• We always hold some cash in reserve to allow for investors selling units and for extra ballast. BlackRock has recommended us to reduce the amount of cash we hold a little, to put more of the funds into action. 

How has the ASB KiwiSaver Scheme been performing?

Almost all of our investors saw negative returns for the month, including those in our lower risk funds. The majority of funds have still been growing our members savings considerably over 3, 6 and 12-month periods.

An unexpected double-whammy for conservative investors

If you’re in our lower risk funds, like the Conservative and Moderate Funds, you will have been seeing somewhat flat returns recently.

These lower-risk funds have a higher proportion of bonds (also known as income assets) which are usually very stable. They tend to hold their value, and cushion your fund against market movements.

But rising interest rates can reduce the value of bonds – and October saw a lot of interest rate increases around the world, including New Zealand where we saw the Reserve Bank of New Zealand (RBNZ) lift the Official Cash Rate (OCR)  for the first time in seven years.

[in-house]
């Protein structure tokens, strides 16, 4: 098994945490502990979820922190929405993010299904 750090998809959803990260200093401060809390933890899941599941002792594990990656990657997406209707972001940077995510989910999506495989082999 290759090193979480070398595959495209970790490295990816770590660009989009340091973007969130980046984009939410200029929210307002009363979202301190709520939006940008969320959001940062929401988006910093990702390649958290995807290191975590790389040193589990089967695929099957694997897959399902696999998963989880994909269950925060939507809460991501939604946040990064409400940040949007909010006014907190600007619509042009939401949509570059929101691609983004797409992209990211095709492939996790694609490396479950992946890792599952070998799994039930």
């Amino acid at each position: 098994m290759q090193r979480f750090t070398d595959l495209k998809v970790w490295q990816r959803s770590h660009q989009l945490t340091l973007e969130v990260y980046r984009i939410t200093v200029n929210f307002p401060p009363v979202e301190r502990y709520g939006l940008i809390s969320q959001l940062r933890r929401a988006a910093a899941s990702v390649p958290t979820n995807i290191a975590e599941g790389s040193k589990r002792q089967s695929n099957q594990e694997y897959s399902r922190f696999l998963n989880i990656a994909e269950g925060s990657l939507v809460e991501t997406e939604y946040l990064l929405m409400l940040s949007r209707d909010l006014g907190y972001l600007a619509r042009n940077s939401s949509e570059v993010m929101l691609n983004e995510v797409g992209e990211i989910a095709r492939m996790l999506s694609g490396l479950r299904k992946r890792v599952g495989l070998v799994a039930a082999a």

If you’re keen to understand a bit more about why this is happening, our recent podcast episode offers a great explanation.

Looking ahead

So, while September was not a great month, it pays to recall that particularly for the more growth orientated strategies, returns over the past year have been strong. For lower risk portfolios, where the negative performance of bonds has weighed this year, there’s now a much higher path of interest rates already priced into markets – especially here in New Zealand.